The doctor working that night assessed Cooper and shortly came in to talk to me while I waited in one of the exam rooms. Little did I know that I was about to get the worst prognosis along with the most ill advice from a veterinarian. The veterinarian asked me how old Cooper was and his health background. Cooper was 12 at this time and he had had his hyperthyroidism ordeal which he was cured of by this point. He had recovered from his exploratory surgery that removed the tumor on his pancreas. He had had surgery and was on food to help prevent cystitis (I have not shared that story yet). The doctor listened to me while I shared his age and colorful medical history. He looked at me and said that most cats Cooper age that have seizures with no prior history of seizures most likely have a brain tumor. He continued on explaining that this tumor will continue to grow, and Cooper will have more frequent seizures. The doctor told me that Cooper will most likely have about 6 months left to live a quality life. I asked the doctor was there anything I could do for Cooper. He answered my question stating that there are tests available, such as an MRI, but it is difficult to do on cats. His “professional” advice was to give Cooper Valium (which helps stops an active seizure). He closed in advising me that it was too expensive to run tests on cats Cooper’s age, and I should just enjoy what time I have left with him.Within 15 minutes of my arrival to the emergency clinic with Cooper, the veterinarian had convinced me that this is the beginning of the end for Cooper. The only good advice I received from this veterinarian was that I should take Cooper to his primary doctor. Well, I had every intention to do that anyway. The problem was it was Sunday morning about 3:00 am when I was leaving the emergency clinic. Cooper’s veterinary clinic would not open until 1:00 pm on that Sunday. So, I left Cooper at the emergency clinic to be monitored in the event he had another seizure.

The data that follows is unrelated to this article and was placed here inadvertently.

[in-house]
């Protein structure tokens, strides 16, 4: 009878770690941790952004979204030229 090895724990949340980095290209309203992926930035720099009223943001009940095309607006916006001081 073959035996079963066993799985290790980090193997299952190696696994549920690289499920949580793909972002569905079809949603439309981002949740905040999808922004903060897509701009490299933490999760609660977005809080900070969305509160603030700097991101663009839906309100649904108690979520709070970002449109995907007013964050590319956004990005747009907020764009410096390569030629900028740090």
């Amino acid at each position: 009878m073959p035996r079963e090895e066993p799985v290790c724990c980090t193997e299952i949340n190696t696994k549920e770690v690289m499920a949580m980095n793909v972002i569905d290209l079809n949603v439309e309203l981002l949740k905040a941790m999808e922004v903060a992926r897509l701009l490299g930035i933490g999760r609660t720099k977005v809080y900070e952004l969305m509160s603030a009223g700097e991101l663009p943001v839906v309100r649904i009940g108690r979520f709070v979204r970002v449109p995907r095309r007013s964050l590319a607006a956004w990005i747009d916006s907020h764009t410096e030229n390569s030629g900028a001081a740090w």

I drove home, but I did not sleep at all. I cleaned up and just waited. By the time 7:00 am arrived, I emailed Cooper’s doctor and told her what had happened. She emailed me back and told me I could get Cooper and bring him to her as soon as I wanted to. As fate would have it, she was already headed in to work. I immediately drove to the emergency clinic to pick Cooper up. Fortunately, Cooper had not had any additional seizures over night. But all I wanted to do was get Cooper to his doctor. The doctor that treated him for hyperthyroidism. The same doctor that did his exploratory surgery and removed his tumor. I knew Cooper would get the best care from his doctor.
We sat down, and I told her everything that happened from the seizure to what the emergency clinic doctor said. I told her that I knew Cooper was not young, but I would have never thought that at age 12, I would lose Cooper. She stopped me and said, “Age is not a disease.” She went on and said that it is not necessarily a brain tumor. She went down a list of reasons why Cooper may be having seizures and tests would have to be done to find out why. She also informed me that MRIs are easy to do on cats. It is the equipment that requires maintenance. And… Valium is only a short term solution to treat cats for seizures. She said there will come a day when you have to make that tough decision for Cooper, but today is not that day.
So, I may not be losing Cooper after all. He may or may not have a brain tumor. There were still a lot of questions and it was going to take some time to get the answers. But, the one thing I could rest assured was knowing Cooper was in the best care and regardless of his age, he had a doctor that would offer every opportunity to have a healthy and happy life!
Next week, I will continue Cooper’s Seizure Story. I will share the testing process and reason behind Cooper’s seizures. Boy, was that going to be an adventure!
In closing for this post, I want to emphasize what Cooper’s doctor told me, Age Is Not A Disease! That goes for our beloved pets, our friends, our family, and ourselves. Never allow someone to convince you that age is the reason to stop believing and trying!